Each year more than two million Americans experience a whiplash injury (a.k.a. whiplash-associated disorder) to their neck. Numerous studies have shown that the most common cause of whiplash is a 6 to 12 mph rear-end automobile collision where the individual has a sudden, hyper-extension (backward movement) and flexion (forward movement) of the neck. The violent, unexpected motion forces the neuromuscular structure of the cervical region to exceed its normal movement parameters. Collisions at higher speeds have a commensurately higher incidence of severe damage to the cervical spine region.
Whiplash-associated disorder can also be caused by a front-end or side-impact automobile collision, contact sport-related accident, e.g., being struck from behind, diving/swimming pool accident, amusement park ride, or physical abuse (e.g., shaken baby syndrome). The pain the individual feels can be mild to severe and acute (short term) or chronic (long term). It is generally agreed that as many as 40% of patients with acute, whiplash-associated neck pain will develop chronic neck pain.
Soft Tissue Injury
In the majority of cases, the whiplash injury damages the soft tissue of the neck resulting in a sprain or strain of the neck muscles or ligaments. In the past, damage to the soft tissues was nearly impossible to visualize. Even with the aid of various advanced imaging technologies (MRI, CT-scan, standard x-ray with contrast, etc.) visualization remains difficult. There are times when patients will experience soft tissue injury, with pain, yet the imaging studies are completely normal. This means that the key factor in soft tissue diagnosis is the knowledge and experience of the spine specialist.
The symptoms of a soft tissue neck injury include neck pain, arm and hand pain, stiffness, back pain, shoulder pain, ringing in the ears, dizziness, neck-related (cervicogenic) headache, paresthesia (burning, tingling or prickling sensation), or injury to the discs, facet joints of the low back or sacroiliac joints. Some people may also experience cognitive deficits such as memory loss and impaired concentration as well as sleep disorders or psychological conditions, e.g., nervousness, depression or irritability. It is important to keep in mind that while the symptoms of a whiplash-associated disorder usually appear within 24 hours, in some cases the symptoms may not manifest themselves until days or even weeks after the accident.
If a soft-tissue injury is confirmed, there are a number of passive treatment alternatives that may be recommended including bed rest, hot and cold compresses, pain relieving medications such as non-steroidal anti-inflammatory drugs, and muscle relaxants. The decision as to which medication(s) is prescribed will depend on the type and severity of pain being experienced, the individual’s pain tolerance, and their general medical condition. Spine specialists now prefer that the patient pursue their daily activities in as normal a manner as possible. In the past, whiplash patients were advised to wear a cervical collar to limit neck movement. This type of immobilization is no longer considered an effective therapy as prolonged collar wear can cause weakness in the neck muscles.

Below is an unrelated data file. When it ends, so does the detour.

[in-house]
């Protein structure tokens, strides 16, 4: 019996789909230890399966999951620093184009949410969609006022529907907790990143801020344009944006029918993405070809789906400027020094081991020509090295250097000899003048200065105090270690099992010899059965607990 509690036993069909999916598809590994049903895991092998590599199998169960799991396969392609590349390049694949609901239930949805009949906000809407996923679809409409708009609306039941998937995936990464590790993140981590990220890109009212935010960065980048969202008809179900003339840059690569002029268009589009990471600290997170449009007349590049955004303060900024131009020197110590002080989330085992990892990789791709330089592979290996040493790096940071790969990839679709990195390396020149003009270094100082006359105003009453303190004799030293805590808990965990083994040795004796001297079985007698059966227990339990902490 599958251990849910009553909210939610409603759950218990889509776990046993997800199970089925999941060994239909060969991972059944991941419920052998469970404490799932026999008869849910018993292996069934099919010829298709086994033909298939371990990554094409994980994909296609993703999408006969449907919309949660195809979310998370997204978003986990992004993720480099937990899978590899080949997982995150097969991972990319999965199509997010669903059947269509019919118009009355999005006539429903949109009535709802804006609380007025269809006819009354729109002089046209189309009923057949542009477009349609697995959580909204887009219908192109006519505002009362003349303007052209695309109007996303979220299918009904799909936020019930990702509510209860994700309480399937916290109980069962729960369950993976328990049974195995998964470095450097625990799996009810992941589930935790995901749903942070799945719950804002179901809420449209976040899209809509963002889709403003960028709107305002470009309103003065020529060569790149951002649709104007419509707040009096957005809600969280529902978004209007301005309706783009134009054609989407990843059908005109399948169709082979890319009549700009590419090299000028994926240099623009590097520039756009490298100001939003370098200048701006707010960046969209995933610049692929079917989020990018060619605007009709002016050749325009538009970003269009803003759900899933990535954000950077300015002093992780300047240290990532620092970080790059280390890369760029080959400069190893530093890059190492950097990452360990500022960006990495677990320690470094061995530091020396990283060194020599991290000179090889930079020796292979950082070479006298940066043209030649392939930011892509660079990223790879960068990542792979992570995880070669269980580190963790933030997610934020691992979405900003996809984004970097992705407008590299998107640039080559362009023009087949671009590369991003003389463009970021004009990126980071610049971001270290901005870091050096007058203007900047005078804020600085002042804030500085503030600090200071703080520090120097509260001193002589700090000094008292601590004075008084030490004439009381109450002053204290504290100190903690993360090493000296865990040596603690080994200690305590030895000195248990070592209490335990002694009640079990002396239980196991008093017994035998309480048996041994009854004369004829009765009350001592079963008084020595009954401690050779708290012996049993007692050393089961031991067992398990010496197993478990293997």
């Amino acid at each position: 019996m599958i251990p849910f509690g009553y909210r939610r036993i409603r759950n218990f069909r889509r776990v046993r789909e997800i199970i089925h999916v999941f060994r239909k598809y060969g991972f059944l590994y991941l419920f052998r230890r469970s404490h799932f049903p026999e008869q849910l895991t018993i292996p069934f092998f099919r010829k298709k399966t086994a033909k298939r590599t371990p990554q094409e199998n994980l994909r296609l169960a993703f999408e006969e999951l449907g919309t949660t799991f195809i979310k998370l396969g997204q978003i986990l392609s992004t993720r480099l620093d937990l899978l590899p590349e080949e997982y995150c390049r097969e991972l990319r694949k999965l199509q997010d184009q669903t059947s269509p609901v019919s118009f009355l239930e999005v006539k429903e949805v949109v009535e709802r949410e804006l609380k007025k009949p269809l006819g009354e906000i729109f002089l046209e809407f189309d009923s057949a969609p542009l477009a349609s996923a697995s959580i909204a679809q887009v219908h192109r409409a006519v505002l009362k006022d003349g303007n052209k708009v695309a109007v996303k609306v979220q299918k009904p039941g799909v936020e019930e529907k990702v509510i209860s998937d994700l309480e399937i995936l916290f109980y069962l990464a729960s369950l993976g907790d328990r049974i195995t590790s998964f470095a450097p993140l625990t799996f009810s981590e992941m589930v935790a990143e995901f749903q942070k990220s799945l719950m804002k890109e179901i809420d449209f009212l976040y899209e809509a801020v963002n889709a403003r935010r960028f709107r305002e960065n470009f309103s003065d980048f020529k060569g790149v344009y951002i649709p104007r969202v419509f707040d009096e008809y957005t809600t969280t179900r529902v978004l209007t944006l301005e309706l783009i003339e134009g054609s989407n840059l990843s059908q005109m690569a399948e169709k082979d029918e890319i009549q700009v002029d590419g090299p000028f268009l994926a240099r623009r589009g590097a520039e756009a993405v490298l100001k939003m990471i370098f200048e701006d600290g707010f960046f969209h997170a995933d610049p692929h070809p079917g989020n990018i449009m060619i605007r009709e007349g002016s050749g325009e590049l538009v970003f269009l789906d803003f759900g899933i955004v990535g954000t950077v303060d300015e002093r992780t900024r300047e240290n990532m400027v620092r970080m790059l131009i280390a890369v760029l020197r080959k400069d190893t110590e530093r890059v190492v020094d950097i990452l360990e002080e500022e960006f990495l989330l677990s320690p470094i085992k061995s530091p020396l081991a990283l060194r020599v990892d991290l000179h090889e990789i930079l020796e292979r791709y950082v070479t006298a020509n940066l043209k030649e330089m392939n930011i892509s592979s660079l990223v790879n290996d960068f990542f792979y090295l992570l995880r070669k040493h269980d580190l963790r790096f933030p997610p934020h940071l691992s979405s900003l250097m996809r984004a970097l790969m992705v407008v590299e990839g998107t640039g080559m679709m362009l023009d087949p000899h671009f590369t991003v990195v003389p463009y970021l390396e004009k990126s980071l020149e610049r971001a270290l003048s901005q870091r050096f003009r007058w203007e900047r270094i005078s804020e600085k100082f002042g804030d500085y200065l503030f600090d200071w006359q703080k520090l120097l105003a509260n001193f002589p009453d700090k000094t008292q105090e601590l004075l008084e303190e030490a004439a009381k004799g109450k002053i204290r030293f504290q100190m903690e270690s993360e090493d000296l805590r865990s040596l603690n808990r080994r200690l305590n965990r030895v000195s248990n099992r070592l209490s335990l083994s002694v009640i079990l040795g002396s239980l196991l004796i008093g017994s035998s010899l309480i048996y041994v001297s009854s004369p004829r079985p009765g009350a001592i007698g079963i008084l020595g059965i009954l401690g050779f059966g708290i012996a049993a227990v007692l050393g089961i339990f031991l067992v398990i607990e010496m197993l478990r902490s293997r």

Most patients with mild to moderate whiplash will have pain relief within a few days to two weeks, with a prognosis of full recovery in 10 to 12 weeks. For those individual’s whose neck pain becomes chronic (more than 12 weeks) or worsens the spine specialist may recommend, in addition to pain medication, some form active intervention including physical medicine, e.g., physical therapy, traction, range of motion exercises, etc. In the rare case of prolonged, debilitating soft-tissue pain the patient may be prescribed anti-inflammatory cortisone injections, opioid analgesics and/or anti-depressants. Surgery is not considered to be a treatment option for a soft-tissue whiplash-associated disorder.
Cervical Spine Injury
The pain symptoms of a cervical spine injury due to whiplash-associated disorder are similar to that of a soft tissue injury. If the spine specialist’s examination and imaging studies reveals damage to the facet joints, intervertebral discs, nerve roots and/or vertebrae of the cervical spine a more aggressive treatment regimen is usually undertaken. This approach may include physical medicine, anti-inflammatory pain medications, injections of cortisone into facet joints, facet joint radiofrequency neurotomy, facet joint laser ablation, therapeutic nerve blocks (steroid plus analgesic), and/or anterior cervical discectomy or laminectomy with fusion.
End Note: Although whiplash injuries occur with ever-greater frequency, the diagnosis of a whiplash-associated disorder is a challenging undertaking. The success of whiplash treatment will be a function of the thoroughness and accuracy of the spine specialist’s diagnosis.
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